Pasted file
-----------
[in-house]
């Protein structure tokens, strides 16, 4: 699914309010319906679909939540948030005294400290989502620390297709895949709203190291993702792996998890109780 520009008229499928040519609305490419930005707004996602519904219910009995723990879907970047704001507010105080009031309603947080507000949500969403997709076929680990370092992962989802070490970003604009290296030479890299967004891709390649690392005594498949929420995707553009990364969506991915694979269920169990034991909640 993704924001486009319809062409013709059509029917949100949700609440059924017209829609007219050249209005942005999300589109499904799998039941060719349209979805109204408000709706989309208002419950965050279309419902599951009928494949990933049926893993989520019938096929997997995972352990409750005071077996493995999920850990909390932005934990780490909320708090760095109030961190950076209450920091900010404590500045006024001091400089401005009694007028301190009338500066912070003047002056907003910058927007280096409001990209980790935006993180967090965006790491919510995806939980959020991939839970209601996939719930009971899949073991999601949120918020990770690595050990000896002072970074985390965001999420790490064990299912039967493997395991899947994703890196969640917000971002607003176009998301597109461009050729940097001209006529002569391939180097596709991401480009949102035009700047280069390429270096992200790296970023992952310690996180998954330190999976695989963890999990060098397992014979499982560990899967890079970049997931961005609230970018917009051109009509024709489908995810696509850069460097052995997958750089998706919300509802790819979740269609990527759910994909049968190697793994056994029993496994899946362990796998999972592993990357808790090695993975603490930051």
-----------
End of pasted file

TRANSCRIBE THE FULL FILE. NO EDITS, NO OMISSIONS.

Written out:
[in-house]
């Protein structure tokens, strides 16, 4: 699914309010319906679909939540948030005294400290989502620390297709895949709203190291993702792996998890109780 520009008229499928040519609305490419930005707004996602519904219910009995723990879907970047704001507010105080009031309603947080507000949500969403997709076929680990370092992962989802070490970003604009290296030479890299967004891709390649690392005594498949929420995707553009990364969506991915694979269920169990034991909640 993704924001486009319809062409013709059509029917949100949700609440059924017209829609007219050249209005942005999300589109499904799998039941060719349209979805109204408000709706989309208002419950965050279309419902599951009928494949990933049926893993989520019938096929997997995972352990409750005071077996493995999920850990909390932005934990780490909320708090760095109030961190950076209450920091900010404590500045006024001091400089401005009694007028301190009338500066912070003047002056907003910058927007280096409001990209980790935006993180967090965006790491919510995806939980959020991939839970209601996939719930009971899949073991999601949120918020990770690595050990000896002072970074985390965001999420790490064990299912039967493997395991899947994703890196969640917000971002607003176009998301597109461009050729940097001209006529002569391939180097596709991401480009949102035009700047280069390429270096992200790296970023992952310690996180998954330190999976695989963890999990060098397992014979499982560990899967890079970049997931961005609230970018917009051109009509024709489908995810696509850069460097052995997958750089998706919300509802790819979740269609990527759910994909049968190697793994056994029993496994899946362990796998999972592993990357808790090695993975603490930051």